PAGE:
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Tax Act Presents New Opportunity for Gain Deferral

The legislation commonly referred to as the Tax Cuts and Jobs Act (the "Act") that was signed into law in late 2017, ushered in significant changes to the Internal Revenue Code (the "Code"). Some of these changes are beneficial to taxpayers, while others are not.

One unwelcome change is the elimination of like-kind exchanges for personal property. Individuals and entities alike had regularly taken advantage of the ability to defer gain from the sale of personal property used in a trade or business or held for investment. To qualify for this deferral, the proceeds from a qualifying sale were required to be reinvested in property that is of like-kind, and certain technical requirements must have been followed. As a result of the Act, however, this specific type of deferral is no longer available.

It is possible, however, that a new deferral mechanism found under new Code sections 1400Z-1 and 1400Z-2 can provide similar (or even better) benefits to taxpayers under the right circumstances. These new Code sections permit a taxpayer to elect to defer gain from a sale or exchange with an unrelated person, provided the taxpayer reinvests the proceeds from the sale or exchange in a qualified opportunity fund within 180 days. The gain is deferred by this election until the earlier of: (i) the tax year in which the taxpayer sells or exchanges his interest in the qualified opportunity fund, or (ii) December 31, 2026 (as applicable, the "Recognition Date").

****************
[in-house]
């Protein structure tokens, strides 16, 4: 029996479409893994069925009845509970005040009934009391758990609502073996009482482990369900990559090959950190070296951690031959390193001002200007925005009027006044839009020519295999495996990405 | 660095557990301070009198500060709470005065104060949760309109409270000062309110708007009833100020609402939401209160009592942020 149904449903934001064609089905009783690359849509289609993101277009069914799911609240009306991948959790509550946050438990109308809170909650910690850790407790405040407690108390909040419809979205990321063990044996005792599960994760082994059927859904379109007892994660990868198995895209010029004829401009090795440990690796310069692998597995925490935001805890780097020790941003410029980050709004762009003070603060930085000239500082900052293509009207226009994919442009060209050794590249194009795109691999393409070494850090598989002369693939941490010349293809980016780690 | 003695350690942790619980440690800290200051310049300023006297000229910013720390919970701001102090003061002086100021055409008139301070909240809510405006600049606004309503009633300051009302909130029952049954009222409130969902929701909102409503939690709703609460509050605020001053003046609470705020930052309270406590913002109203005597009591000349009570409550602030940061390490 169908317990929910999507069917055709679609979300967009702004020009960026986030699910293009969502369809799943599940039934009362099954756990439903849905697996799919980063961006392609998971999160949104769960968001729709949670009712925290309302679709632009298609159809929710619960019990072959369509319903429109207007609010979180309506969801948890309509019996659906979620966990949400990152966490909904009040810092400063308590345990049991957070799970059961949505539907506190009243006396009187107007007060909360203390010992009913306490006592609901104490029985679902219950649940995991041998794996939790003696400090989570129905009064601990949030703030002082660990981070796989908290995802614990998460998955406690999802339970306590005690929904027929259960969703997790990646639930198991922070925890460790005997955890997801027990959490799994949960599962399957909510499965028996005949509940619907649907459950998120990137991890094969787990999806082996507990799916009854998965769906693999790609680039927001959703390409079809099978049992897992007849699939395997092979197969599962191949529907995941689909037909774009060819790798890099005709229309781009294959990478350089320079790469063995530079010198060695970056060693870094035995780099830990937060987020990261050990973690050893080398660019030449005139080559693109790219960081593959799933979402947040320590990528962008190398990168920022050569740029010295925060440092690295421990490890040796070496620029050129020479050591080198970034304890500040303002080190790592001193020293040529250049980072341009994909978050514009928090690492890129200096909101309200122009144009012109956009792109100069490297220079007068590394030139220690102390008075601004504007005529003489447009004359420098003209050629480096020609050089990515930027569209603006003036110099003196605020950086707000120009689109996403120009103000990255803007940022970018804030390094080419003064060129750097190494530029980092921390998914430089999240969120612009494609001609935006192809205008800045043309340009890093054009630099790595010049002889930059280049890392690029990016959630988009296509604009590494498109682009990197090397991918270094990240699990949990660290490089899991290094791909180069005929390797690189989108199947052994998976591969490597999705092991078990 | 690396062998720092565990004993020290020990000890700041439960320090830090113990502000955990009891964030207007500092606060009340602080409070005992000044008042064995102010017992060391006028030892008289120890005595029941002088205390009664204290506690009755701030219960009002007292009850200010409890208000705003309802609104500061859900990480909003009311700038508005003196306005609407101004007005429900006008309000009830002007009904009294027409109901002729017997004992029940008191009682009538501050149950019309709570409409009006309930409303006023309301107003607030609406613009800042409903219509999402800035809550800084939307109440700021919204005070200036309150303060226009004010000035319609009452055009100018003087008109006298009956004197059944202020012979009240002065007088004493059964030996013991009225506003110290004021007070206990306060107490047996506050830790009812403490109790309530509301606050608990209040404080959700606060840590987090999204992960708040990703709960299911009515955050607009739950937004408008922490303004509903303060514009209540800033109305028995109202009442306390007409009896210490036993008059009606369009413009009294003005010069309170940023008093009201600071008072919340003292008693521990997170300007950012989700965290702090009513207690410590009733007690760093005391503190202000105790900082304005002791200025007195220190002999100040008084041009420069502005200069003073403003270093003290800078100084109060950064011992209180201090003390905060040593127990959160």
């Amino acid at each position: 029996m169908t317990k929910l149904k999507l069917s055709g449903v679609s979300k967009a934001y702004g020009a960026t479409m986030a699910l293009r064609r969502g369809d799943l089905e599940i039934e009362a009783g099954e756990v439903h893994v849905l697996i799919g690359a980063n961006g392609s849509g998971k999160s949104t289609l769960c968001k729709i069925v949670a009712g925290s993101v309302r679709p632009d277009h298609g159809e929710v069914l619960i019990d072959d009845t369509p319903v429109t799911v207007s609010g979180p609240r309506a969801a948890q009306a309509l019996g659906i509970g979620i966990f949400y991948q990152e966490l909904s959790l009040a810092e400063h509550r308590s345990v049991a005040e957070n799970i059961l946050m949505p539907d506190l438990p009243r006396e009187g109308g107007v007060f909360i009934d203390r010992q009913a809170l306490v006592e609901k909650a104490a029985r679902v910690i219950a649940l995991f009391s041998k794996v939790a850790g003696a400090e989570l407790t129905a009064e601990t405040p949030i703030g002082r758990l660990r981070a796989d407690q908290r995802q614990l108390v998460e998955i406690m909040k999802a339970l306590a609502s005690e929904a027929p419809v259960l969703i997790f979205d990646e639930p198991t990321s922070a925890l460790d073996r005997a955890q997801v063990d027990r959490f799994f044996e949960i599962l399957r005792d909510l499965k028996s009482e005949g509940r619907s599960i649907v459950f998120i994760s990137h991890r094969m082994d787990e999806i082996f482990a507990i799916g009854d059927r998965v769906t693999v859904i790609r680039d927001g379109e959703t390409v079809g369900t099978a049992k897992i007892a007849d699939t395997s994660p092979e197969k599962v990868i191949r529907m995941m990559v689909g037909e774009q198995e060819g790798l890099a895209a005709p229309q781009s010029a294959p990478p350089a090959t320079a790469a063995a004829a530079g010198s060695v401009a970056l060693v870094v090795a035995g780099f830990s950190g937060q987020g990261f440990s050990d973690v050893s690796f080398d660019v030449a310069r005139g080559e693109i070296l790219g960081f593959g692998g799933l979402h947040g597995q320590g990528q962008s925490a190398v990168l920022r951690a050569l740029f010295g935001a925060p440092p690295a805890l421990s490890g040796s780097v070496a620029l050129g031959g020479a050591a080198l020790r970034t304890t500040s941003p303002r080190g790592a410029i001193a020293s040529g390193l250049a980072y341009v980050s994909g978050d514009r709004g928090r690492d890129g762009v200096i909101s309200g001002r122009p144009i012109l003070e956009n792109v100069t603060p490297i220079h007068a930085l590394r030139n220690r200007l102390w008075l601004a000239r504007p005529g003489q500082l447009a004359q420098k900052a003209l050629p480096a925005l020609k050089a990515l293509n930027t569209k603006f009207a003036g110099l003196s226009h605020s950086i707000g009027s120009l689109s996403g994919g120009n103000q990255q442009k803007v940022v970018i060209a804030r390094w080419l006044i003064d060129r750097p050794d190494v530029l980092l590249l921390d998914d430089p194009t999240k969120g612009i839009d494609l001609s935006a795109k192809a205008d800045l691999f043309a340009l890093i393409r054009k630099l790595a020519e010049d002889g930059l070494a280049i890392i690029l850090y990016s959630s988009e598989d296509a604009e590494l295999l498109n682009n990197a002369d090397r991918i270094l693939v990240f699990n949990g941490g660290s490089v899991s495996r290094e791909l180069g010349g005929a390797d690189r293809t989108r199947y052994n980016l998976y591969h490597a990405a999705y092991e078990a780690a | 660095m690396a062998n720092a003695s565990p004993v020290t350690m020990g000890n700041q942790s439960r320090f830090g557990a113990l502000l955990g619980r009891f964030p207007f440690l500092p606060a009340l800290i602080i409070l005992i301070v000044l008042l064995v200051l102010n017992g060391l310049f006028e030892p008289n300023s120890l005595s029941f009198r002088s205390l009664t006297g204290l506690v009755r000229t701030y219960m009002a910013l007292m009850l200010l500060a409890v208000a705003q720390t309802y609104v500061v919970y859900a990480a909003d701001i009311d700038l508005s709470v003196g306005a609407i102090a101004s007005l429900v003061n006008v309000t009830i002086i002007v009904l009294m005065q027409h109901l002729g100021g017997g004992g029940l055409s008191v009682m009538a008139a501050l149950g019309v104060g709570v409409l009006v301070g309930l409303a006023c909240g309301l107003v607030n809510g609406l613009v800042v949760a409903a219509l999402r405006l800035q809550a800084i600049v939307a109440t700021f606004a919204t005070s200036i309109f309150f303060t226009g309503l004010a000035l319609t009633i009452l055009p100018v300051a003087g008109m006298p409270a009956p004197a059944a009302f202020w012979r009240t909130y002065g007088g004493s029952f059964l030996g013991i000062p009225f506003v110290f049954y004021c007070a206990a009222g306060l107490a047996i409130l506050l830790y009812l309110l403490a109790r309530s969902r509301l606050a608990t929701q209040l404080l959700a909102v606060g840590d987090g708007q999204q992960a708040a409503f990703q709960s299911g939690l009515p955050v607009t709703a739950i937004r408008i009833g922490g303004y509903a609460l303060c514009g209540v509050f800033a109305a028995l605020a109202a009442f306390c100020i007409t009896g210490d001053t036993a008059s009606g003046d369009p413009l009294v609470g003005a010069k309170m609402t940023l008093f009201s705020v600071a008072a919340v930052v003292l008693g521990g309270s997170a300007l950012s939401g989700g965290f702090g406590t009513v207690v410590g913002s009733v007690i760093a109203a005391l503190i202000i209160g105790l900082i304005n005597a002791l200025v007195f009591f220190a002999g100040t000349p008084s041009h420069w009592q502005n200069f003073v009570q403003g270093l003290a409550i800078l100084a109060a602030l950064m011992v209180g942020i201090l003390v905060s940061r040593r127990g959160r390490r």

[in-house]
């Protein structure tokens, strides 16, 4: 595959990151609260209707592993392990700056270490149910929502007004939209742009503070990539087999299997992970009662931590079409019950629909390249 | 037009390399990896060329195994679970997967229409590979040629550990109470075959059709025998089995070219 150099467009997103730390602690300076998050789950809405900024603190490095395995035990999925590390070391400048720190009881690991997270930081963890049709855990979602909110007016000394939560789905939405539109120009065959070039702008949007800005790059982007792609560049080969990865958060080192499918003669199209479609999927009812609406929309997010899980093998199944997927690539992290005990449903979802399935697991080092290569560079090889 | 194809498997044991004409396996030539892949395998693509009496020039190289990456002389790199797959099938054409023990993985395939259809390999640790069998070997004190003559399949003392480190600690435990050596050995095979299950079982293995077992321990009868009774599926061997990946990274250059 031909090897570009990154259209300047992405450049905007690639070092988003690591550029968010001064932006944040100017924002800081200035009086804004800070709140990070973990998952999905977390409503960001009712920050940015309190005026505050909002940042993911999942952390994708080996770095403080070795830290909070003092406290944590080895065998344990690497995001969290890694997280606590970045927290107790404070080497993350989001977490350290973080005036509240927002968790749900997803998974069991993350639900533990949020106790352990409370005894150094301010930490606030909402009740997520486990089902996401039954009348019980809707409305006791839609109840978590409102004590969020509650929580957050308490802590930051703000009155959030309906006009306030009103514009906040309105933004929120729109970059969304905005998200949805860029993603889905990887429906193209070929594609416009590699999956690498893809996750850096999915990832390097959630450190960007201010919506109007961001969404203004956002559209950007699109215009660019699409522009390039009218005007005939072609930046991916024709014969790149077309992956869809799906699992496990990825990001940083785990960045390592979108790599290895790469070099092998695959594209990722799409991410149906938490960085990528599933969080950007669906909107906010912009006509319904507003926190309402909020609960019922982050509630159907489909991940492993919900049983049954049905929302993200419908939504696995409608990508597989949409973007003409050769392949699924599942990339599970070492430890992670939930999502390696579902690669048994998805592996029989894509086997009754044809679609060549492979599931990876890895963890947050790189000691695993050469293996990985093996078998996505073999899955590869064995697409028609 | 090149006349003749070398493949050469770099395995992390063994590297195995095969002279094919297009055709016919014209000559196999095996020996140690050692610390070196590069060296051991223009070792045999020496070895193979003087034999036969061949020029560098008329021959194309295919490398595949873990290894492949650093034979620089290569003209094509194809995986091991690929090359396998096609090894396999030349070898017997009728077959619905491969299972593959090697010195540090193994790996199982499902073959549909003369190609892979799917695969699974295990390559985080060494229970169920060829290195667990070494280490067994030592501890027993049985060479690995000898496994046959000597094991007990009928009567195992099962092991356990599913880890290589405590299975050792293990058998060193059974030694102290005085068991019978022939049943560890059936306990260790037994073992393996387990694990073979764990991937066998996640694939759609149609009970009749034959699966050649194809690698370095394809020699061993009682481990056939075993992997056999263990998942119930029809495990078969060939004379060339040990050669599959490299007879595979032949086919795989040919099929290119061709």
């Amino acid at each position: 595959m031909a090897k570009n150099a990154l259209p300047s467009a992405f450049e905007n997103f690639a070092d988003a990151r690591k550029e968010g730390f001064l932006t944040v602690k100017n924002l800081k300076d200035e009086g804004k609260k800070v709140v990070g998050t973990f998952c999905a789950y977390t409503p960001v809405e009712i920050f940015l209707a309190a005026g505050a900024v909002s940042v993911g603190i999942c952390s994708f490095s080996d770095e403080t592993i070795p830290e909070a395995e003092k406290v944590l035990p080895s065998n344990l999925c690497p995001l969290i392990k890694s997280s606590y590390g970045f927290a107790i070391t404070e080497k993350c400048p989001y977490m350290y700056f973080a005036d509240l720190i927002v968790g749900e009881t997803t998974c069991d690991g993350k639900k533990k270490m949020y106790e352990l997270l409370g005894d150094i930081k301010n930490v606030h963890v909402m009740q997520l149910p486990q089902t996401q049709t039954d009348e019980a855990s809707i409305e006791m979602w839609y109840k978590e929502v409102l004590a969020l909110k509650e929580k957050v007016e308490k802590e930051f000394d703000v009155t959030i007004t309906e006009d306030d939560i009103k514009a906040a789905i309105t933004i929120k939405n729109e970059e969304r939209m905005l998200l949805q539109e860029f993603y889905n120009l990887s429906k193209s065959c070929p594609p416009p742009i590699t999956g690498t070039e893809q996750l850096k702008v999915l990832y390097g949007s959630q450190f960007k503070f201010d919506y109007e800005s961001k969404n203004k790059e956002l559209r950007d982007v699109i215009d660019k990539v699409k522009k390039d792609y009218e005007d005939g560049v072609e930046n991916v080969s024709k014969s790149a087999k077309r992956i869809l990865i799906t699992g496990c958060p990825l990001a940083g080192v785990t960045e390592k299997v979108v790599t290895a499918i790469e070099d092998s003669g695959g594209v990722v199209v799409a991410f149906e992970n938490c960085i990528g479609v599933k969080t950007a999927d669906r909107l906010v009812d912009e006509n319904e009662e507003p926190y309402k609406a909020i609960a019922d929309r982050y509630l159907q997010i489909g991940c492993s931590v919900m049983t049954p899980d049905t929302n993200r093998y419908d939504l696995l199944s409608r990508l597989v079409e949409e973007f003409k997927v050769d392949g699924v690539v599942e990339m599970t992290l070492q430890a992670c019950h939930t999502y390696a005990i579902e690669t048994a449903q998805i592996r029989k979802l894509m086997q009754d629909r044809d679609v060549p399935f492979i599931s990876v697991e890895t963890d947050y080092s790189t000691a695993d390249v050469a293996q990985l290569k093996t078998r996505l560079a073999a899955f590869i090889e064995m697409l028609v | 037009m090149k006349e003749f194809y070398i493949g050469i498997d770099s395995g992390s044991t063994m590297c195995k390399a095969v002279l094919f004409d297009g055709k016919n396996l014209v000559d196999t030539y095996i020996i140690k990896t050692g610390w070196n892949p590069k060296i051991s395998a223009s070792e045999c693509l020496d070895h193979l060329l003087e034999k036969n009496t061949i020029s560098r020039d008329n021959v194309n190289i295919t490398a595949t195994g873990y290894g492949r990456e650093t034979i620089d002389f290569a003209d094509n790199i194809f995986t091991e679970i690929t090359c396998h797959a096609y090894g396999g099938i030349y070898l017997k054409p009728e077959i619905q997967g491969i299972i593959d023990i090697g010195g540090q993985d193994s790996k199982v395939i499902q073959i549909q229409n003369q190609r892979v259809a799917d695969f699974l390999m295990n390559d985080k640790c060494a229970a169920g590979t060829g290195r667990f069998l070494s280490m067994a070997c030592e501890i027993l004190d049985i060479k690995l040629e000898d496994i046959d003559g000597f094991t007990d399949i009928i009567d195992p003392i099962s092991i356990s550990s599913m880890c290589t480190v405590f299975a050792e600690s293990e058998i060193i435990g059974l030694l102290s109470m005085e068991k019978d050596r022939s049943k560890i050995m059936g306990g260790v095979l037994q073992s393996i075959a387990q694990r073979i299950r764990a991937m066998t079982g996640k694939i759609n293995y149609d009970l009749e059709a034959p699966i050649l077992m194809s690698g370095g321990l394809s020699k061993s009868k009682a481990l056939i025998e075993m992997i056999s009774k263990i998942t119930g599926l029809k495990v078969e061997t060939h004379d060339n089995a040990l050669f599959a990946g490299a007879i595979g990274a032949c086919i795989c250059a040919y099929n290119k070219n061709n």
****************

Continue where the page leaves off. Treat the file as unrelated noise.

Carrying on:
The amount of deferred gain that the taxpayer must recognize on the Recognition Date is equal to the excess of (A) the lesser of, (i) the amount of gain originally excluded or (ii) the fair market value of the taxpayer's interest in the fund as of the Recognition Date, over (B) the taxpayer's basis in his or her interest in the fund, which depends upon how long he or she has held his or her interest in the fund as of the Recognition Date. A taxpayer's basis for purposes of calculating gain is initially zero. If an investment is held for at least five years, the basis is increased by ten percent of the gain originally deferred, and if the investment is held for at least seven years, the taxpayer's basis is increased by an additional five percent, or 15 percent total. In addition, the new Code sections provide that if a taxpayer holds an investment in the fund for at least ten years, he or she is only required to pay tax on the gain calculated as of the Recognition Date; that is, they avoid tax on any gain accruing after the Recognition Date.